Background: Mineral metabolism parameters may play a role in the survival of patients with chronic kidney disease (CKD).
Methods: In the CORES Study, we analysed the association between calcium, phosphorus and PTH and mortality (all-cause and cardiovascular) in 16 173 haemodialysis (HD) patients over 18 years from six Latin American countries, who underwent haemodialysis up to 54 months. Unadjusted, case-mix-adjusted and time-dependent multivariable-adjusted hazard ratio (HR) of death were calculated for categories of serum albumin-corrected calcium (Ca(Alb)), phosphorus and PTH using as 'reference values' the range in which the lowest death rate was observed. Age, gender, vitamin D treatment, diabetes, vintage, vascular access, weight, blood pressure and laboratory variables (serum albumin, haemoglobin, creatinine, ferritin and Kt/V) were used as confounding variables.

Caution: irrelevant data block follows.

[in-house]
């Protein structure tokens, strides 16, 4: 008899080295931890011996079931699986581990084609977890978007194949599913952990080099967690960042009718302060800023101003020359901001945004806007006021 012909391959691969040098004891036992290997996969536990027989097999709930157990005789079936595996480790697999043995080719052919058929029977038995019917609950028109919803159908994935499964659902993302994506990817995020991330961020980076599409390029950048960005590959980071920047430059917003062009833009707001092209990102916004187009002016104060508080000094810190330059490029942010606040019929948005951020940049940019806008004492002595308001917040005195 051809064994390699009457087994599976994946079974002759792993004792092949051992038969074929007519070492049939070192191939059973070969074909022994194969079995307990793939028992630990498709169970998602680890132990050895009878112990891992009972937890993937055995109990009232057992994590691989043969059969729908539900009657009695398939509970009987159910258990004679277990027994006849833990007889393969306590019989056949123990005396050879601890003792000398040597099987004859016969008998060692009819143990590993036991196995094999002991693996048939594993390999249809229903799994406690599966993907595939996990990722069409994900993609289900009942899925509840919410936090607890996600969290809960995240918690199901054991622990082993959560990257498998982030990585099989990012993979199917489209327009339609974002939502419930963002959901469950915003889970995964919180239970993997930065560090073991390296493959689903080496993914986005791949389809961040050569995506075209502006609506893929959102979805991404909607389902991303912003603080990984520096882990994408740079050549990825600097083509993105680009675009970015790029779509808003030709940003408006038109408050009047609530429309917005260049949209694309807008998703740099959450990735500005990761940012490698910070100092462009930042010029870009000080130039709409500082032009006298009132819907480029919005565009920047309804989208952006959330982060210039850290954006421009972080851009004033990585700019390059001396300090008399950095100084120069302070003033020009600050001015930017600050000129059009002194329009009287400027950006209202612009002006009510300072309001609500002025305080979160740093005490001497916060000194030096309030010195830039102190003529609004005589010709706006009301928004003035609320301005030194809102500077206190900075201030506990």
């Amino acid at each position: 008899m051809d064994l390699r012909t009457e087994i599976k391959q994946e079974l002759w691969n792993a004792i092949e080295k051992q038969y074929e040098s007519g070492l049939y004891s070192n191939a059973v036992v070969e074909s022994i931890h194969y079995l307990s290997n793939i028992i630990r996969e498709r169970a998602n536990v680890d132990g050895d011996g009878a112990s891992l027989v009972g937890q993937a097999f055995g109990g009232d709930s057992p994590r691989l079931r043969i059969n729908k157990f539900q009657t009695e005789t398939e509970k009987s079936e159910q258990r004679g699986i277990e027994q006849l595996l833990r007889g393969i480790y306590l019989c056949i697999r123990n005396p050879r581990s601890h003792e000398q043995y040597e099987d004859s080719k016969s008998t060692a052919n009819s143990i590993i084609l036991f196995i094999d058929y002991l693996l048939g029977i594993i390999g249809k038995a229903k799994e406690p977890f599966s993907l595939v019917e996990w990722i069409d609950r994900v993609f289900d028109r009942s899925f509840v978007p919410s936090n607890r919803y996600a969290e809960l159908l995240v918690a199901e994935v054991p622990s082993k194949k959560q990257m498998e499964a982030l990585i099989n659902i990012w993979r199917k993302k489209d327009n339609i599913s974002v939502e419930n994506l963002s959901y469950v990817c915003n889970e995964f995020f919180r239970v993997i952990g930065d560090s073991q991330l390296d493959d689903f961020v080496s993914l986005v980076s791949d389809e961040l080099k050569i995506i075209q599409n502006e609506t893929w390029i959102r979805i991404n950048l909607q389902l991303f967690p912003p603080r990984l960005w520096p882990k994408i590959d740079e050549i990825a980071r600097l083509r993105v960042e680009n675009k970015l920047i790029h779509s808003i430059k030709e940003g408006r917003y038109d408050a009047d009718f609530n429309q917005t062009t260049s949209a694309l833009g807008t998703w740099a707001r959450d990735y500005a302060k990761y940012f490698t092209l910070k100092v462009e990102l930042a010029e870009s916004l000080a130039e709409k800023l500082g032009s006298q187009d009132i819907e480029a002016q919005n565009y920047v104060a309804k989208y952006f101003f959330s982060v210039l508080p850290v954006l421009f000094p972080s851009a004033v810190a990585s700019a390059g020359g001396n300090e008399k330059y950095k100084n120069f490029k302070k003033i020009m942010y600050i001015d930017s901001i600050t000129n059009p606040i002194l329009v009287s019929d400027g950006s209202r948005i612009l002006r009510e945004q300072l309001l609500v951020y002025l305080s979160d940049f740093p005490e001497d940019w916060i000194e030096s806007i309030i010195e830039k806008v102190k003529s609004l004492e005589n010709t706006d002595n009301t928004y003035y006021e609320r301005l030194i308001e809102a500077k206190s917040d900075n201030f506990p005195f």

Results: Low (<9.5 mg/dL) and high (>10.5 mg/dL) Ca(Alb) increased the HR for all-cause mortality. Low (<9.0 mg/dL) Ca(Alb) increased the HR for cardiovascular mortality. High phosphorus (>5.5 mg/dL) increased the HR for both all-cause and cardiovascular mortality. Low phosphorus (<4.0 and <3.0 mg/dL) increased the HR for both all-cause and cardiovascular mortality. Furthermore, low (<150 pg/mL) and high (>500 and >300 pg/mL) PTH increased the HR for both all-cause and cardiovascular mortality. In addition, only phosphorus >6.0 mg/dL increased the HR for cardiovascular hospitalizations. No effect was observed with Ca(Alb) or PTH.
Conclusions: In summary, in 16,173 HD patients, elevated and reduced serum levels of albumin-corrected calcium, phosphorus and PTH levels were associated with increments in all-cause mortality. Similar results were obtained when only cardiovascular mortality was analysed.